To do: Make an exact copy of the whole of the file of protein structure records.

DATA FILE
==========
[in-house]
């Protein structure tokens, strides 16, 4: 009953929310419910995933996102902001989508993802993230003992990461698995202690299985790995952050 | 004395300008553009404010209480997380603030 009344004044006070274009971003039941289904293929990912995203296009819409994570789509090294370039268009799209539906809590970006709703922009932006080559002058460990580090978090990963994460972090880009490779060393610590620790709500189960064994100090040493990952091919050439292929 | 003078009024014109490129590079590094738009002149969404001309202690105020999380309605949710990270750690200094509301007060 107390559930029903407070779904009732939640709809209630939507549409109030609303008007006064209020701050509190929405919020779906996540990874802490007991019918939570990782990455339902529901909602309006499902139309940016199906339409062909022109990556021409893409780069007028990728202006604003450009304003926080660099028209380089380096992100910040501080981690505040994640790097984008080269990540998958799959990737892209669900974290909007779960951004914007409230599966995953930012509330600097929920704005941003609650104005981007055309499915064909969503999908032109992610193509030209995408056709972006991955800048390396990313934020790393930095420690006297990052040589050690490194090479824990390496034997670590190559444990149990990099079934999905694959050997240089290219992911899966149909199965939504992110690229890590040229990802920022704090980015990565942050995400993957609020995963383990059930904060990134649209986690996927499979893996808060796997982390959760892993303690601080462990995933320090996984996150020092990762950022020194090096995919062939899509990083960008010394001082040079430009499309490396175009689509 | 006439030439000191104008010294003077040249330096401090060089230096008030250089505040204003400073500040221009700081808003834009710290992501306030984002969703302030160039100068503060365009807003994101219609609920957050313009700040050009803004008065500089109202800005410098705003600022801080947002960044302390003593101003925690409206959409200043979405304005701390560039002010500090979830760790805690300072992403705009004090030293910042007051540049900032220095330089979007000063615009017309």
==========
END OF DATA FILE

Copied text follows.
[in-house]
């Protein structure tokens, strides 16, 4: 009953929310419910995933996102902001989508993802993230003992990461698995202690299985790995952050 | 004395300008553009404010209480997380603030 009344004044006070274009971003039941289904293929990912995203296009819409994570789509090294370039268009799209539906809590970006709703922009932006080559002058460990580090978090990963994460972090880009490779060393610590620790709500189960064994100090040493990952091919050439292929 | 003078009024014109490129590079590094738009002149969404001309202690105020999380309605949710990270750690200094509301007060 107390559930029903407070779904009732939640709809209630939507549409109030609303008007006064209020701050509190929405919020779906996540990874802490007991019918939570990782990455339902529901909602309006499902139309940016199906339409062909022109990556021409893409780069007028990728202006604003450009304003926080660099028209380089380096992100910040501080981690505040994640790097984008080269990540998958799959990737892209669900974290909007779960951004914007409230599966995953930012509330600097929920704005941003609650104005981007055309499915064909969503999908032109992610193509030209995408056709972006991955800048390396990313934020790393930095420690006297990052040589050690490194090479824990390496034997670590190559444990149990990099079934999905694959050997240089290219992911899966149909199965939504992110690229890590040229990802920022704090980015990565942050995400993957609020995963383990059930904060990134649209986690996927499979893996808060796997982390959760892993303690601080462990995933320090996984996150020092990762950022020194090096995919062939899509990083960008010394001082040079430009499309490396175009689509 | 006439030439000191104008010294003077040249330096401090060089230096008030250089505040204003400073500040221009700081808003834009710290992501306030984002969703302030160039100068503060365009807003994101219609609920957050313009700040050009803004008065500089109202800005410098705003600022801080947002960044302390003593101003925690409206959409200043979405304005701390560039002010500090979830760790805690300072992403705009004090030293910042007051540049900032220095330089979007000063615009017309």